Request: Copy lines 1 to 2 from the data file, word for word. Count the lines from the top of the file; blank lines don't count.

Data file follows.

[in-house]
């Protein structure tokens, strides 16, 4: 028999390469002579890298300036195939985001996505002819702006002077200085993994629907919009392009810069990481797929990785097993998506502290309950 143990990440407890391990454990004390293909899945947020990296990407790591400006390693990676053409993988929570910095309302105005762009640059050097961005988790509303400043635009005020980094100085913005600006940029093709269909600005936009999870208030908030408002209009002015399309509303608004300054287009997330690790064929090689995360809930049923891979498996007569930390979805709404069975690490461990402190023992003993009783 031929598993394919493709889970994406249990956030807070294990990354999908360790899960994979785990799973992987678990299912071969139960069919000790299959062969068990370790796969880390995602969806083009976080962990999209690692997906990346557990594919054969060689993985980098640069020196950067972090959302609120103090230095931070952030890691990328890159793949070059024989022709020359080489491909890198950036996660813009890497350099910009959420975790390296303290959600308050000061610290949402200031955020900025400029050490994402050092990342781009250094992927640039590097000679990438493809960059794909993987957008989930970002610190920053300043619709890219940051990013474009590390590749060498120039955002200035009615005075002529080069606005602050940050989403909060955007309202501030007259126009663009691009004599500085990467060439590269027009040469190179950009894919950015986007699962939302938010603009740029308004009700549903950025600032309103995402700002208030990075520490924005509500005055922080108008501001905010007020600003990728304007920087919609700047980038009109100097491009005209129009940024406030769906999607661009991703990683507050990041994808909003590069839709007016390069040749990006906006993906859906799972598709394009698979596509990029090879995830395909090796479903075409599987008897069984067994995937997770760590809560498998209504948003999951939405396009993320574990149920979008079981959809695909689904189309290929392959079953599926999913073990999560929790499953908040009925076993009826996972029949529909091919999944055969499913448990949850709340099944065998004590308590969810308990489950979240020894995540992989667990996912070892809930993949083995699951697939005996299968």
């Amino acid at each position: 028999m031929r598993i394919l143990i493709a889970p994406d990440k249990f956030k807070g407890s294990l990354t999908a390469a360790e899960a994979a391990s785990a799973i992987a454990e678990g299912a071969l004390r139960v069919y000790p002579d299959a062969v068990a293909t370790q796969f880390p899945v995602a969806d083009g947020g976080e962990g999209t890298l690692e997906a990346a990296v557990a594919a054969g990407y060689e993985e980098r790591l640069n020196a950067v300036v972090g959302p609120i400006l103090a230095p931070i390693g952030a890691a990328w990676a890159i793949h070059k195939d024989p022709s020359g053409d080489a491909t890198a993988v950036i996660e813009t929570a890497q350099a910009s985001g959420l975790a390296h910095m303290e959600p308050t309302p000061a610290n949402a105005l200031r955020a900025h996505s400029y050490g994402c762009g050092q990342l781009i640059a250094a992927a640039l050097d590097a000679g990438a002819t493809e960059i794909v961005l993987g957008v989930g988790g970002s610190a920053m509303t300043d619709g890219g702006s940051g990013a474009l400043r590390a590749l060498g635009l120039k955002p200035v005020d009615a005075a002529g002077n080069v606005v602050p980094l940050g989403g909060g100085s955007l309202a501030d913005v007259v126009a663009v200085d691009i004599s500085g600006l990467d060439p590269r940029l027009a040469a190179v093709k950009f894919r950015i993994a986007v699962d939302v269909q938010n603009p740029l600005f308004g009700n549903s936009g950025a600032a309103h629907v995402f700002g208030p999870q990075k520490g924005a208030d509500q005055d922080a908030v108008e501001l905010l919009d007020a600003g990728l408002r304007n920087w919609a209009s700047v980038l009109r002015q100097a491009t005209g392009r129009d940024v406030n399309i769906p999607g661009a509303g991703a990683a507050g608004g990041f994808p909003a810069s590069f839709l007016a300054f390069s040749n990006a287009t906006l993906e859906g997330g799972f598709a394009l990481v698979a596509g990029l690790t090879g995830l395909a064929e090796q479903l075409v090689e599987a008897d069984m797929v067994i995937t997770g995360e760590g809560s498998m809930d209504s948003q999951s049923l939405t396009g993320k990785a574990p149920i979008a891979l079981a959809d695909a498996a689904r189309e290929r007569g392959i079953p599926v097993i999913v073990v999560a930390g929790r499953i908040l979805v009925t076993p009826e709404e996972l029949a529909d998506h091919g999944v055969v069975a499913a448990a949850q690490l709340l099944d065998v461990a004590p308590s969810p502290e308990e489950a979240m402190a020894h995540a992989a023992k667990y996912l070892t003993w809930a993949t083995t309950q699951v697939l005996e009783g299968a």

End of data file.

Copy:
[in-house]
């Protein structure tokens, strides 16, 4: 028999390469002579890298300036195939985001996505002819702006002077200085993994629907919009392009810069990481797929990785097993998506502290309950 143990990440407890391990454990004390293909899945947020990296990407790591400006390693990676053409993988929570910095309302105005762009640059050097961005988790509303400043635009005020980094100085913005600006940029093709269909600005936009999870208030908030408002209009002015399309509303608004300054287009997330690790064929090689995360809930049923891979498996007569930390979805709404069975690490461990402190023992003993009783 031929598993394919493709889970994406249990956030807070294990990354999908360790899960994979785990799973992987678990299912071969139960069919000790299959062969068990370790796969880390995602969806083009976080962990999209690692997906990346557990594919054969060689993985980098640069020196950067972090959302609120103090230095931070952030890691990328890159793949070059024989022709020359080489491909890198950036996660813009890497350099910009959420975790390296303290959600308050000061610290949402200031955020900025400029050490994402050092990342781009250094992927640039590097000679990438493809960059794909993987957008989930970002610190920053300043619709890219940051990013474009590390590749060498120039955002200035009615005075002529080069606005602050940050989403909060955007309202501030007259126009663009691009004599500085990467060439590269027009040469190179950009894919950015986007699962939302938010603009740029308004009700549903950025600032309103995402700002208030990075520490924005509500005055922080108008501001905010007020600003990728304007920087919609700047980038009109100097491009005209129009940024406030769906999607661009991703990683507050990041994808909003590069839709007016390069040749990006906006993906859906799972598709394009698979596509990029090879995830395909090796479903075409599987008897069984067994995937997770760590809560498998209504948003999951939405396009993320574990149920979008079981959809695909689904189309290929392959079953599926999913073990999560929790499953908040009925076993009826996972029949529909091919999944055969499913448990949850709340099944065998004590308590969810308990489950979240020894995540992989667990996912070892809930993949083995699951697939005996299968």